An unpublished internal audit report on the Ministry of Defence's safety and environmental performance has painted a damning picture of safety standards at the Ministry, warning that planned cuts in defence spending will “test safety management” and add to existing pressures on safety.

The outspoken warning is given in the annual report of the Defence Environment and Safety Board, MoD's top-level body charged with overseeing the safety of all military activities. The Board's 'Safety, Environment, and Sustainable Development Report 2009' was prepared in May 2010, but remained unpublished until investigative journalist Rob Edwards obtained a copy under the Freedom of Information Act.

The report states that “more needs to be done” to address safety concerns, and identified three major factors which are threatening the safety of MoD personnel and the public: the pressure that resource constraints are placing on safety; a continuing shortage of qualified and experienced personnel able to discharge safety responsibilities; and a dilution of experience and competence caused by the cumulative effects of change.

The report warns that “Next year, the Planning Round and SDR will both be challenging. We recognise this will test safety management” and put “additional strain on what is already in some areas a very thin safety base”.

On nuclear safety issues, the Chairman of the Defence Nuclear and Environmental Safety Board (DNESB) reported that “None of the DNESB’s issues reflect an immediate safety or environmental concern but, taken together they present a risk that it will become increasingly difficult to maintain that the defence nuclear programmes are being managed with due regard for the protection of the workforce, the public and the environment. The key areas of concern for the medium term are the sufficiency of resources, both money and staff complement, and the maintenance of a suitable cadre of suitably competent staff (RN, MOD civilians and industry partners)”.

The report concludes that evidence “clearly indicates that, overall, there are causes for concern surrounding safety across most of the Department”. It awards MoD a rating of 'Limited Assurance' against the management of Safety, Health, Environmental Protection and Sustainable Development in 2009 – the third worst of four audit ratings, indicating that there are weaknesses in the Ministry's risk management and governance framework and that unmanaged or inadequately managed high category risks threaten the achievement of MoD's objectives.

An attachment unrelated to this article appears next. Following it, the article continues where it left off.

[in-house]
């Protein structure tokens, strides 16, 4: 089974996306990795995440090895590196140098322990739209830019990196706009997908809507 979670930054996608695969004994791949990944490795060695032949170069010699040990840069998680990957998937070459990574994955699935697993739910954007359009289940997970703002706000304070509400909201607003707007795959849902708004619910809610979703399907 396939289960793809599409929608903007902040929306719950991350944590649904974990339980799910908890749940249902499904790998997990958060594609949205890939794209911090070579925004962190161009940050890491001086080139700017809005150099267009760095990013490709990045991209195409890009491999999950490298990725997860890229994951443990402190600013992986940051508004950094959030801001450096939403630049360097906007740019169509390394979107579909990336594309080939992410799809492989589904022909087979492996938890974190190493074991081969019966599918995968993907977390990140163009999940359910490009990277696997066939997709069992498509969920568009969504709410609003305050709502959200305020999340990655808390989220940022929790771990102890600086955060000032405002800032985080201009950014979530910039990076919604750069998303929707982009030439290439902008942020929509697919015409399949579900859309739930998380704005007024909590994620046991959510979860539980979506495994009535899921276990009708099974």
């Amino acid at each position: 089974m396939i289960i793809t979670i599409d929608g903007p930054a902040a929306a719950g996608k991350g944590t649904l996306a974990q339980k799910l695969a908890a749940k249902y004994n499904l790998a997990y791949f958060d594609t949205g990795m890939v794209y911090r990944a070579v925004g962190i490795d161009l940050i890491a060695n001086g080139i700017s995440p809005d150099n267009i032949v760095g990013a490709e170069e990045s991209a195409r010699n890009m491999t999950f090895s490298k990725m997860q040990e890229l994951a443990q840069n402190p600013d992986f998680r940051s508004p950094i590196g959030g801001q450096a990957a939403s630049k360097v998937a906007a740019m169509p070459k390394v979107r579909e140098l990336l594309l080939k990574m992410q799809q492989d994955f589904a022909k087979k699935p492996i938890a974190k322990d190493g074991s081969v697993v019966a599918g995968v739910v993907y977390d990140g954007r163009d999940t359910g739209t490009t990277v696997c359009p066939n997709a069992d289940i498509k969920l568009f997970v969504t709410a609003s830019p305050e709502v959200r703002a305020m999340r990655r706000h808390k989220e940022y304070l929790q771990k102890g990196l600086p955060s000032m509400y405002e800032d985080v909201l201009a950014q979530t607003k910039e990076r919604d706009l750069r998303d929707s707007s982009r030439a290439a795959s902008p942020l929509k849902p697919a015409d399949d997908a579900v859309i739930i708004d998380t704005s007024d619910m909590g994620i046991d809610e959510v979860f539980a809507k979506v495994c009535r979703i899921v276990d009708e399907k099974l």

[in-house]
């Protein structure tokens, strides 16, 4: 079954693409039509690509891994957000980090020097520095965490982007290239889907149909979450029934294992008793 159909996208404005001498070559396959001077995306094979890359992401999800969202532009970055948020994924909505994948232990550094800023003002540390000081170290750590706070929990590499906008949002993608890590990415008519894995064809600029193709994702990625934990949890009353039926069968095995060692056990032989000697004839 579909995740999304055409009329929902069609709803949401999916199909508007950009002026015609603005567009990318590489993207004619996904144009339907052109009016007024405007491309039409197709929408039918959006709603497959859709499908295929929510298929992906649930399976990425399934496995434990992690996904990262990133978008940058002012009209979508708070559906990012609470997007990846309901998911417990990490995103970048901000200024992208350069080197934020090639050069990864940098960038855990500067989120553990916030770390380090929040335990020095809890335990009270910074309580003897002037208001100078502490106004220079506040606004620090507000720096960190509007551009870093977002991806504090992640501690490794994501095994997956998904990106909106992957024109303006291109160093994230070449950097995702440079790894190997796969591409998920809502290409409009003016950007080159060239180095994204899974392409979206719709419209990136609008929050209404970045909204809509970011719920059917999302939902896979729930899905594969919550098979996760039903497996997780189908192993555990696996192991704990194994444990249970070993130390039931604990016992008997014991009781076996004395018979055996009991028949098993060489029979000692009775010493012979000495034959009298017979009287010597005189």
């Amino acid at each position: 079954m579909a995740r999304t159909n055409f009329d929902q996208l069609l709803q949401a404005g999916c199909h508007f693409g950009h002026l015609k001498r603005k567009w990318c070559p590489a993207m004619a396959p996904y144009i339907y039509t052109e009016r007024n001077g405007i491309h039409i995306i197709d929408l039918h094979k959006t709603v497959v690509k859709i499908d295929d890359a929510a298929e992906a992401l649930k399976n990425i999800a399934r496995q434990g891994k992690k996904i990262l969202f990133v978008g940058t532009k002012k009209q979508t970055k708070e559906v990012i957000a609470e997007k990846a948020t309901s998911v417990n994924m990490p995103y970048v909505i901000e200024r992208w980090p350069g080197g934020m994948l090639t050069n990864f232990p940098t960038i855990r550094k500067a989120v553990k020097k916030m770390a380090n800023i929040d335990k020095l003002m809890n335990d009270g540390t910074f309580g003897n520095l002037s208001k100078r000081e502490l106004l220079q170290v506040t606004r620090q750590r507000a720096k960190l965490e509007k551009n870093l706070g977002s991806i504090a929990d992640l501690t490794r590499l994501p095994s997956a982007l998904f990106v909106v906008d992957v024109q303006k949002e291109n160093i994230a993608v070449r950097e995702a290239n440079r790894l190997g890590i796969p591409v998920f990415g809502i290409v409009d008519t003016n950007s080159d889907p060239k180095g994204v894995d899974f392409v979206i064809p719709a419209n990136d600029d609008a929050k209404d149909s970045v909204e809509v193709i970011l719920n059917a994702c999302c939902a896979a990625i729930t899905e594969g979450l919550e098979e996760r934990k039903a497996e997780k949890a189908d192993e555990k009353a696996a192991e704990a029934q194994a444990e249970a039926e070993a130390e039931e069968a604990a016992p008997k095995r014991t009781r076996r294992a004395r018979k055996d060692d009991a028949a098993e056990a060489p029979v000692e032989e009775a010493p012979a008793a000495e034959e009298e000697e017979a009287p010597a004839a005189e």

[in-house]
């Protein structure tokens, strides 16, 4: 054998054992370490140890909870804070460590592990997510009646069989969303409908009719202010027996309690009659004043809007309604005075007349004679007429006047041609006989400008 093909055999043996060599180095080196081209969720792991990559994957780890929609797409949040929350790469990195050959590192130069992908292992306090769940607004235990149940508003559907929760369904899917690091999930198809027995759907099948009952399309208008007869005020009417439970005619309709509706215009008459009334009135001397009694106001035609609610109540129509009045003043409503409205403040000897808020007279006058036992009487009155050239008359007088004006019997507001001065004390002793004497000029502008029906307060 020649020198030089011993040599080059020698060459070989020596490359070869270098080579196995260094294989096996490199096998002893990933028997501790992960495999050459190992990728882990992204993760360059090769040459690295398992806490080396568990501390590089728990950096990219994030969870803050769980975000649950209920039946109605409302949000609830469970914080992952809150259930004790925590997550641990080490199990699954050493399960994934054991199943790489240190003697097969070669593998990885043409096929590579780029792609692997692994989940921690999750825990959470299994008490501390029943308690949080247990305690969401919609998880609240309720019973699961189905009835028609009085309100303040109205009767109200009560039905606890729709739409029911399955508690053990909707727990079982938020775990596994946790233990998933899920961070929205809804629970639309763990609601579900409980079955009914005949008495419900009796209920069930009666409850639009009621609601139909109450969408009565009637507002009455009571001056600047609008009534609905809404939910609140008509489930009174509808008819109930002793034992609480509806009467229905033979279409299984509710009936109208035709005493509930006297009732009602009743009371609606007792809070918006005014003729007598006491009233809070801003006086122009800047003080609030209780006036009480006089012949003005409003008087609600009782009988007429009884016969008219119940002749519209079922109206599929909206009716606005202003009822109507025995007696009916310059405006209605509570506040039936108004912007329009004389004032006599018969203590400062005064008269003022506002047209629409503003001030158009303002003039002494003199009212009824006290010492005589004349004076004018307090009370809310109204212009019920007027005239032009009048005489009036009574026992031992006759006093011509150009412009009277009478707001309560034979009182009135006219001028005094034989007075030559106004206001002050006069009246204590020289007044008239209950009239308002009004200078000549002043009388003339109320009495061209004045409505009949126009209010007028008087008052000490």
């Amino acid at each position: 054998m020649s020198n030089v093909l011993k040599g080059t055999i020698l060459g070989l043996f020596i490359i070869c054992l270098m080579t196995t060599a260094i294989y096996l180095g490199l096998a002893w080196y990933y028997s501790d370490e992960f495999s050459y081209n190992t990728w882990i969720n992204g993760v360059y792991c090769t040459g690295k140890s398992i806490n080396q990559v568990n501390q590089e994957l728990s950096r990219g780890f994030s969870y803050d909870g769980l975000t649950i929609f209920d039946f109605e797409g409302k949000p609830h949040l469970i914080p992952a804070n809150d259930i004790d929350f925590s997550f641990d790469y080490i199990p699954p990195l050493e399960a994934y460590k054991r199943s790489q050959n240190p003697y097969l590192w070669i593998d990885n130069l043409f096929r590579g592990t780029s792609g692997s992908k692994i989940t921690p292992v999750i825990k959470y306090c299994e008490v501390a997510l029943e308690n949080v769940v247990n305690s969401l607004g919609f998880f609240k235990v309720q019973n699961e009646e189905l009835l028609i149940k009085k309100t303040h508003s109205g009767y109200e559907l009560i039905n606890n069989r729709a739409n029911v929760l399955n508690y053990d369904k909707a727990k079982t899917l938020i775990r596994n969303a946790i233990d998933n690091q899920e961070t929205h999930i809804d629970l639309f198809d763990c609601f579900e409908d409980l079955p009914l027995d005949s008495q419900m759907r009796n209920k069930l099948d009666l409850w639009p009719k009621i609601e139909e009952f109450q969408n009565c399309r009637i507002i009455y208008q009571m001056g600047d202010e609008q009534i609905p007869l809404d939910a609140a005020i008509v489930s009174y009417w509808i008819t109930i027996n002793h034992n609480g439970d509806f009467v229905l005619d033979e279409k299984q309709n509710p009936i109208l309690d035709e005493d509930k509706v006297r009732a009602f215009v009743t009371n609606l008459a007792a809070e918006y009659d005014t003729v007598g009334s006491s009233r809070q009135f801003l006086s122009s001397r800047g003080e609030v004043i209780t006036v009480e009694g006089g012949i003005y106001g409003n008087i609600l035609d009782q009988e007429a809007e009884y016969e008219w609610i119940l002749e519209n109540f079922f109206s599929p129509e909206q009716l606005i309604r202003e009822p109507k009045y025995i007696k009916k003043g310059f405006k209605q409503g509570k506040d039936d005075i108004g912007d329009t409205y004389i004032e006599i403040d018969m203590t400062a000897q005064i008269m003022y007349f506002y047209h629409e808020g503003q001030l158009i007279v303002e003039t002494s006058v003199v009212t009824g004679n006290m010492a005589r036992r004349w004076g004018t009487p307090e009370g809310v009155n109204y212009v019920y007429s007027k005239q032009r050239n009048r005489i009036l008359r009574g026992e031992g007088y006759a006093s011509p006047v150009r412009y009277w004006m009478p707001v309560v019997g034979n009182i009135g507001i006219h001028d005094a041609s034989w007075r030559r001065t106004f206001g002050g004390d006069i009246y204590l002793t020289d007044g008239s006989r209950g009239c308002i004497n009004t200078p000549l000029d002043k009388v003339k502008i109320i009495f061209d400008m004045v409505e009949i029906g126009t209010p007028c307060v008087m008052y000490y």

In response to a Parliamentary Question on the report's recommendations from SNP MP Angus Robertson, Andrew Robathan, Parliamentary Under Secretary of State for Defence stated: “The Defence Board noted the priorities in the DESB report and stressed its determination to do all that it could to continue improving the Department's Health and Safety performance”.



A YouGov poll carried out for Chatham House on British attitudes towards the UK's international priorities shows that only a minority of the public think that Trident should be replaced with a broadly comparable nuclear weapons system.

The survey indicates that only 29% of the public think that the government should renew Trident nuclear weapons with a broadly comparable, submarine-based ballistic nuclear-weapons system. 30% thought the Trident fleet should be replaced with a cheaper system: a smaller number of boats, or a different form of submarine-based system, or an alternative nuclear weapons system altogether (eg an aircraft-borne system). 20% felt that Trident should not be renewed and that the UK should give up nuclear weapons altogether, with the remaining 21% indicating that they did not know which option they favoured.

Among a sample of opinion formers from business, Whitehall, the media, and the voluntary sector support for replacing Trident was even lower. 22% of opinion formers supported 'like-for-like' replacement, with 43% favouring a cheaper option, 29% supporting giving up nuclear weapons altogether, and 5% stating that they didn't know.